The Obama administration's response to the use of chemical weapons in Syria revealed the tension between Power's liberal ideals and the structural limits of her influence. In 2013, Assad conducted a large-scale chemical weapons attack against Syrians, killing over 1,400 people (including 400 children) with sarin gas (Power 2019, 358). Obama had previously described the use of chemical weapons as a 'red line' that could not be crossed without sever consequences (ibid, 366). Power supported this stance. The international community was poised for American military action against Assad, but it did not materialise. Obama was persuaded to bring the issue to Congress, partly because of David Cameron's decision to hold a vote in Parliament, but withdrew when it became apparent that support was lacking (ibid, 372-402). In the context of the war in Syria, the administration seemed to be suffering from the same inaction Power criticised in her book. Some condemned Power for failing to choose “principle over power” and betraying her ideals as part of the administration (ibid, 504). The example of Syria highlighted the limits of Power's influence, and she seriously questioned the value of her voice in the administration. However, Obama's desire to hear dissenting views affirmed her belief that she could make a difference in government. In the White House, Obama described how Power ‘evoked [his] own youthful idealism, the part of [him] still untouched by cynicism, cold calculation, or caution dressed up as wisdom’ (Obama 2020, 639). Though Power's ideals sometimes collided with the reality of government during the Obama administration, she remained determined to use the apparatus of government to campaign for what she believed in.
Some critics argue that Power's view of American foreign policy contributes to imperious and naive assumptions about its power. In his paper 'A Solution From Hell,' Stephen Wetheim (2010) criticises A Problem From Hell for promoting humanitarian military intervention — even as a last resort — and for failing to recognise the difficulty of establishing lasting peace and ensuring an effective withdrawal of troops. Power's support of the intervention in Libya in 2011 could face similar criticism. Though Power did not support the war in Iraq, Wertheim argues that the prominence of her ideas, including confidence in American ability to influence other states' domestic affairs, dampened opposition to the war (2010). The international view of US leadership has changed profoundly since Power began as a young journalist in Bosnia. Since the drawn-out intervention in the Middle East, the international community are wary of American ‘imperial self-righteousness and self-delusion’ (Jenkins 2015, 184). As America's position as a ‘moral arbiter’ seems less tenable in future, Power's perspectives on intervention seem somewhat outdated (ibid, 183).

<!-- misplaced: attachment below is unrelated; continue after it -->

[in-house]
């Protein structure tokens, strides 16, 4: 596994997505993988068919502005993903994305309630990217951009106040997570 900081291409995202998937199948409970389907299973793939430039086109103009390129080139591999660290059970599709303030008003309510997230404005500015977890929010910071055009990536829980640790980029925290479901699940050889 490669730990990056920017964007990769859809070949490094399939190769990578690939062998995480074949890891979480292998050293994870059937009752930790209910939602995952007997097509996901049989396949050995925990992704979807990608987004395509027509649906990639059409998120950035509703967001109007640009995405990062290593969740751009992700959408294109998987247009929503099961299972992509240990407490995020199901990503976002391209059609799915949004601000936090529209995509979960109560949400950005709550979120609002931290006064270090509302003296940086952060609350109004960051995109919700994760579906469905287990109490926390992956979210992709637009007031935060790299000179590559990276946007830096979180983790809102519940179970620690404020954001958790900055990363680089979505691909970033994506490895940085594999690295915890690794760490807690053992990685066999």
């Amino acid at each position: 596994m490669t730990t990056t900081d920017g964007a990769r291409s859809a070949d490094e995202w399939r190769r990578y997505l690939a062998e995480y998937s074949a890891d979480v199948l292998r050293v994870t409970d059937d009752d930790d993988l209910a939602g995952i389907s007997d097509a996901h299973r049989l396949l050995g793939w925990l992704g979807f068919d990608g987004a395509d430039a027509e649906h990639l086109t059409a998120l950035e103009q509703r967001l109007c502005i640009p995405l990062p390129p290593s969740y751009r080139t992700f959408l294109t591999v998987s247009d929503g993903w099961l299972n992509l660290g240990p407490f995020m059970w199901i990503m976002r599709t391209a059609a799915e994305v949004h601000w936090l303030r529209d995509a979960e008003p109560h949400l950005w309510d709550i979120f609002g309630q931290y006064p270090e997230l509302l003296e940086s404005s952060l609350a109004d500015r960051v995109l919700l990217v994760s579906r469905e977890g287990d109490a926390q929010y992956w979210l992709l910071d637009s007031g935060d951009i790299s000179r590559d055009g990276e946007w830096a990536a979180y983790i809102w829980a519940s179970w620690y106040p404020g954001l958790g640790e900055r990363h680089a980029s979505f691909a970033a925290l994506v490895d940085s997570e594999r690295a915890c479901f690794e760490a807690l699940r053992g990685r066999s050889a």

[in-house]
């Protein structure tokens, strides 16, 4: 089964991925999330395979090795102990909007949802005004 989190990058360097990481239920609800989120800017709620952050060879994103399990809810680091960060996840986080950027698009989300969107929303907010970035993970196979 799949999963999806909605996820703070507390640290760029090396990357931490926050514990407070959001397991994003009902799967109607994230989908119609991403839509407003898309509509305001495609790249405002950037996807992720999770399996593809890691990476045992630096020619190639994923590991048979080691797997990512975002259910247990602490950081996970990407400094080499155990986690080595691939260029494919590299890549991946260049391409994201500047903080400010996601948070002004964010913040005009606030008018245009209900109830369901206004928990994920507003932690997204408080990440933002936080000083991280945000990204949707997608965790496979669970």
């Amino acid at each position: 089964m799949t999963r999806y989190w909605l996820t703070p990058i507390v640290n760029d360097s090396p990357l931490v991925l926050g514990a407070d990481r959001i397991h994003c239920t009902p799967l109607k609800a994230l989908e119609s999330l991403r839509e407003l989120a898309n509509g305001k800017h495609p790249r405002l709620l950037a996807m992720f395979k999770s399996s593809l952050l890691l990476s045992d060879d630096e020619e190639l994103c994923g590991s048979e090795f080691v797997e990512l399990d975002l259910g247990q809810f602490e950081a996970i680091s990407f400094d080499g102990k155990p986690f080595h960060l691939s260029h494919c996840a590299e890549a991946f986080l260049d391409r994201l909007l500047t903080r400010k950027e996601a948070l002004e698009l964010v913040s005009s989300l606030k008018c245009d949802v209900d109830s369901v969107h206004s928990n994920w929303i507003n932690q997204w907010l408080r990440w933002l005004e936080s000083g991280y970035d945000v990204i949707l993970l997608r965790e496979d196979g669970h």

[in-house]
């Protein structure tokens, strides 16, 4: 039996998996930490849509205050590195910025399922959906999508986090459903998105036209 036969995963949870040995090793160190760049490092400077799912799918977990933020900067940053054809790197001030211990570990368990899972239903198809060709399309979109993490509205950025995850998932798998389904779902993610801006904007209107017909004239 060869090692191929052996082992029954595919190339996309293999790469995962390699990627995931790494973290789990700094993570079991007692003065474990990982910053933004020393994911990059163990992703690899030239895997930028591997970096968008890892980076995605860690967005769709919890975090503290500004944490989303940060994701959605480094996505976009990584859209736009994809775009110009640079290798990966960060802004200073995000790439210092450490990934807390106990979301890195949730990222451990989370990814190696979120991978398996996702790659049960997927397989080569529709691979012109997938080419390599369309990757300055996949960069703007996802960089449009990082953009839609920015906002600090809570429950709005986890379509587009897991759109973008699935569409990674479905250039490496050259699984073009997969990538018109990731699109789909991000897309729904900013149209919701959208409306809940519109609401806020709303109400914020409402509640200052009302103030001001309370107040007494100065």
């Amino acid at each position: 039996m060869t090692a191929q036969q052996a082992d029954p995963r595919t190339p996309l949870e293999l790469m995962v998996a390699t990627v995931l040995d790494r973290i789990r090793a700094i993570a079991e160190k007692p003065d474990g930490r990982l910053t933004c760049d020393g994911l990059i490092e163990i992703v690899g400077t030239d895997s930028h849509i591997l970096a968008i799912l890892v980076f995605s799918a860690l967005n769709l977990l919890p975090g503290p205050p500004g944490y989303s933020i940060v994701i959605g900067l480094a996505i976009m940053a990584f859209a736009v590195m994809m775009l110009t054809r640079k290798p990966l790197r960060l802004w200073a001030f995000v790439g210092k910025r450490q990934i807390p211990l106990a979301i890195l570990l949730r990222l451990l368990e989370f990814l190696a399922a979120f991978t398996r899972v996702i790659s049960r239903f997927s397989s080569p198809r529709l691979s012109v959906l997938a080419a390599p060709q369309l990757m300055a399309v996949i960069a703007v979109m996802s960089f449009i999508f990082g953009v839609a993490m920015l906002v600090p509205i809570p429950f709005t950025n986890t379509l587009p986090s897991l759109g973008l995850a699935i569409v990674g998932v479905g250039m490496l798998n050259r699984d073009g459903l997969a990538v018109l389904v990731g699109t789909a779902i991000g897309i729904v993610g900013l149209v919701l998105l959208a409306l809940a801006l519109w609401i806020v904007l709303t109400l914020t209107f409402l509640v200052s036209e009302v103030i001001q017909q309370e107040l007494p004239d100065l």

Nevertheless, America remains an authoritative voice in the international community. Those who support Power’s approach to foreign policy believe that the US still has a moral duty to use its influence for the protection of individual rights and dignity. The isolationist 'America first' mantra of the Trump administration neglects the liberal values the United States has historically stood for. The liberal thinker Francis Fukuyama has noted the importance of American attention to international issues (Lowry 2020). Power herself has written about the lack of American leadership on the international stage during Trump’s presidency, epitomised by the withdrawal from institutions like the World Health Organisation (WHO) (Power 2021). In her role at USAID, Power will perform a crucial role in re-engaging with the WHO and the international community in the global fight against COVID-19. The United States’ role in championing liberal values and using its influence to help the most vulnerable remains vital. In government, Power will continue to fight for this kind of leadership.
Power, who arrived in America from Ireland aged nine, describes her view of the country as informed by an immigrant's optimism. After her experiences in Bosnia and Rwanda, however, Power believed the phrase 'Never Again' had been forgotten, and America was failing to live up to its liberal values. For the past twenty years, Power has been a forceful advocate for these values, both within and outside government. Over this time, Power has faced the limits of her influence within the government machinery. American leadership also has to come to terms with the limits of its authority on the international stage. Even amid these constraints, Power and the United States can and should stand for fundamental rights and dignity in the international community.
This article was first published on the Bristol Social Science Review Volume 1, Number 4 on LinkedIn in early March 2021.